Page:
Since the Zika outbreak in Brazil early last year, the virus has spread to 20 countries across the Americas. As of February 3rd, 35 cases of Zika have been reported in the U.S., all of which have been associated with international travel.
Brazil remains the most affected country, with estimates suggesting that somewhere between 440,000 to 1.3 million people have been infected since December.
According to Brazil’s health minister, the number of infants born with microcephaly has increased 20-fold in the northern part of Brazil and health officials in some Latin American countries have warned women to hold off on becoming pregnant. The CDC has recommended that pregnant women avoid traveling to regions where the Zika virus is known to be active.
A report published on Tuesday in the New England Journal of Medicine has described the strongest evidence yet that Zika causes microcephaly and incomplete brain development. A woman infected with Zika passed the virus onto her fetus.
An autopsy of the fetus showed that the virus had reproduced in the brain causing damage that had halted brain development at 20 weeks. There was an “almost complete absence” of the usual ridges and grooves that the brain should have developed, said one of the report’s authors, Tatjana Zupanc from the University of Ljubljana in Slovenia.
Similar brain malformations were also reported in a recent study of 35 Brazilian babies with microcephaly. In addition, tests from the CDC found that Zika was present in the brains of two Brazilian babies with microcephaly who died just after they were born.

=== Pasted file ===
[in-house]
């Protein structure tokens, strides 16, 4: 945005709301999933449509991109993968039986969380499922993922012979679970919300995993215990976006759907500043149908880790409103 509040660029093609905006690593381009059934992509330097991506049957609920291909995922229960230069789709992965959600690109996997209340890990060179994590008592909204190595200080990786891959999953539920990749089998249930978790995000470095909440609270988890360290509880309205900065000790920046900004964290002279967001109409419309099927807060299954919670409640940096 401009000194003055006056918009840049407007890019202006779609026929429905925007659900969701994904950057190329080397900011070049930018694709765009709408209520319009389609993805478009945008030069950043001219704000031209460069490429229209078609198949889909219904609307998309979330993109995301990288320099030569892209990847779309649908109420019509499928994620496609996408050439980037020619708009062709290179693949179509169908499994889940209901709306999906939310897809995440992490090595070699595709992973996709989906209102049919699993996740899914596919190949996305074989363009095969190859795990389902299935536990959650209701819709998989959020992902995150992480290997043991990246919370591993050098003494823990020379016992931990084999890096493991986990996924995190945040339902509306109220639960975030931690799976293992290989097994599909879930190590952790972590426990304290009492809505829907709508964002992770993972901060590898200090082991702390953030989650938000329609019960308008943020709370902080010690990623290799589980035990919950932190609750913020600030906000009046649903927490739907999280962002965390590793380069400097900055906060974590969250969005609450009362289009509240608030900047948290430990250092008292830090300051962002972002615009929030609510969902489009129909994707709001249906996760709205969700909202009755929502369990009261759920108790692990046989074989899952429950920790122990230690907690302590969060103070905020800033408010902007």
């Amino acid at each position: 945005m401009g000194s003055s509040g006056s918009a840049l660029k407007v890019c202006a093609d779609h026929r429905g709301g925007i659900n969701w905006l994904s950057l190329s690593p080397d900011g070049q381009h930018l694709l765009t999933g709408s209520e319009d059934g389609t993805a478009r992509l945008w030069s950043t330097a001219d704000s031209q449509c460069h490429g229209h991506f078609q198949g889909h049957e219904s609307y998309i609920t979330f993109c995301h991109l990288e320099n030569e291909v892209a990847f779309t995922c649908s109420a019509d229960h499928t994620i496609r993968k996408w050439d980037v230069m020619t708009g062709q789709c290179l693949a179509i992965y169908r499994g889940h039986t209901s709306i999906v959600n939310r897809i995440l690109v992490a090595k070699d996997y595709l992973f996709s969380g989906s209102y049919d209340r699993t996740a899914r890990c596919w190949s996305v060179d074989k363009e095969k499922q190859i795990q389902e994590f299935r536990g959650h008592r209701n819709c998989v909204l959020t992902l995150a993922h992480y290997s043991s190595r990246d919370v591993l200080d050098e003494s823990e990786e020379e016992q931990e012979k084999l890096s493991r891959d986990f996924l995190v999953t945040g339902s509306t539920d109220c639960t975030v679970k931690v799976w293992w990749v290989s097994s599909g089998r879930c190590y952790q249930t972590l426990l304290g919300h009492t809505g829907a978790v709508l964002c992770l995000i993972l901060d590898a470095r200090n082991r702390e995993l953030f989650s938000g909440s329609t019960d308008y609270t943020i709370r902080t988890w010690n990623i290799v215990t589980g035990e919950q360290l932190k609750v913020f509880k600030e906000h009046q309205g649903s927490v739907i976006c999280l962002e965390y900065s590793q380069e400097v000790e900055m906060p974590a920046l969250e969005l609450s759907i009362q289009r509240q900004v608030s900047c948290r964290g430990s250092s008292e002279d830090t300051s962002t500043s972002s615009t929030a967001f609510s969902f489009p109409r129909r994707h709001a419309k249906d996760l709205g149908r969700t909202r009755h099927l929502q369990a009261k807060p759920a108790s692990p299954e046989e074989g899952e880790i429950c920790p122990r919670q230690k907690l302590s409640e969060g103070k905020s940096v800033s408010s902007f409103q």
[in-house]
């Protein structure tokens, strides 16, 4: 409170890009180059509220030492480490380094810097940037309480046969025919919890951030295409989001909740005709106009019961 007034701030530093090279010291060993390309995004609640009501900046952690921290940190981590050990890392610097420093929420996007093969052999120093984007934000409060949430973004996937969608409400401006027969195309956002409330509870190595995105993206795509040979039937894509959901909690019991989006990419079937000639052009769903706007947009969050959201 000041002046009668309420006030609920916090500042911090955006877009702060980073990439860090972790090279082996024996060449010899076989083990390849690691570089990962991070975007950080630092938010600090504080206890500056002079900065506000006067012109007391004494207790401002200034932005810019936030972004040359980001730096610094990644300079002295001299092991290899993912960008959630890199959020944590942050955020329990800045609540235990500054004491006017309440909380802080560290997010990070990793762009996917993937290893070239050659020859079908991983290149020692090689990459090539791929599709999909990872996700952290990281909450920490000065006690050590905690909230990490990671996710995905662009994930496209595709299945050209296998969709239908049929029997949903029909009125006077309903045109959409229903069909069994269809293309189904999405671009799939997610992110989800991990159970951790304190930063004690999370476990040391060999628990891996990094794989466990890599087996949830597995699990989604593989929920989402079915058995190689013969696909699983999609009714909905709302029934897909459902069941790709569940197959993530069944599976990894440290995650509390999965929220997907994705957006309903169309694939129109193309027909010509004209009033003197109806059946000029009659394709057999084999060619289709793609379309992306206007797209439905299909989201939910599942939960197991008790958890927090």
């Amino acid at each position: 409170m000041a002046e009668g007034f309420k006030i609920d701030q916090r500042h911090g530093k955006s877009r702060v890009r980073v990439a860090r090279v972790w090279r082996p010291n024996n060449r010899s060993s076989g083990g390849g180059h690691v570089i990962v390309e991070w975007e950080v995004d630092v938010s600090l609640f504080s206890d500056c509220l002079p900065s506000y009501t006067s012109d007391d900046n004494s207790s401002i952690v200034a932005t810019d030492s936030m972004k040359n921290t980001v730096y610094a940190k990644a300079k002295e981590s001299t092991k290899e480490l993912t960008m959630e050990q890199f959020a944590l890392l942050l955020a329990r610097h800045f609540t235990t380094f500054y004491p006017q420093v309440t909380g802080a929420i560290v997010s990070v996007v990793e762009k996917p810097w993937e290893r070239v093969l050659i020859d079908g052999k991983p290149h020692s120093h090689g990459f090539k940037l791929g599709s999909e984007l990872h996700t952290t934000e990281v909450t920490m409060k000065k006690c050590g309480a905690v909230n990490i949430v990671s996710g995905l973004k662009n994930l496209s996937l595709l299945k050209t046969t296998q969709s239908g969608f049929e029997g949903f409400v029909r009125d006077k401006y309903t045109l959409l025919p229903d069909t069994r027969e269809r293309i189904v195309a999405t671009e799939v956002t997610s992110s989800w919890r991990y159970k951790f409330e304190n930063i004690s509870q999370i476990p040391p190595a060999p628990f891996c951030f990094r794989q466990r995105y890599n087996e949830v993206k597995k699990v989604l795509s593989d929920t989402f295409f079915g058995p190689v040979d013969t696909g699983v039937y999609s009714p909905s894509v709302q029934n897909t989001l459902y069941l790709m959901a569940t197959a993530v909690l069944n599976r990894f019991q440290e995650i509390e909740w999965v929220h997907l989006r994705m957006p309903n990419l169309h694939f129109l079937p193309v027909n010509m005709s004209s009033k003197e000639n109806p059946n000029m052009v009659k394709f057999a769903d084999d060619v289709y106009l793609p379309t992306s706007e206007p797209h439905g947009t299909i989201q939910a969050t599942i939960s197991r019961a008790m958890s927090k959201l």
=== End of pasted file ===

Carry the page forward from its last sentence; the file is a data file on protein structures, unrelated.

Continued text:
CDC researchers also confirmed the virus was present in samples from two pregnancies that ended in miscarriage. These findings were sufficient to urge the CDC to recommend pregnant women do not travel to countries affected by Zika.
On Wednesday, a person from Yolo county was found to have contracted Zika after having travelled internationally. The person is thought to have contracted the virus in the Caribbean or Central or South America.
President Barack Obama is now asking Congress for emergency funding of more than $1.8 billion to help fight Zika and the mosquitoes that carry it. Obama intends to use the money to set up mosquito control programs, start vaccine research and provide health services for pregnant women on low incomes.
Researchers at the University of Wisconsin plan to start studying the virus in rhesus macaque monkeys next week. The team wants to know how long Zika persists in the blood, saliva and urine; whether infection protects against exposure in the future and whether pregnancy stage when infection occurs influences the effects on infants.
“We don’t know the basics of how and where the virus replicates, what sort of immune response the body mounts to the virus and under what circumstances the virus causes diseases,” says David O’Connor, a member of the research team. The research, which is being funded by the National Institutes of Health, is hoped to help with the development of a vaccine and treatment. The findings could also help inform recommendations given by health officials.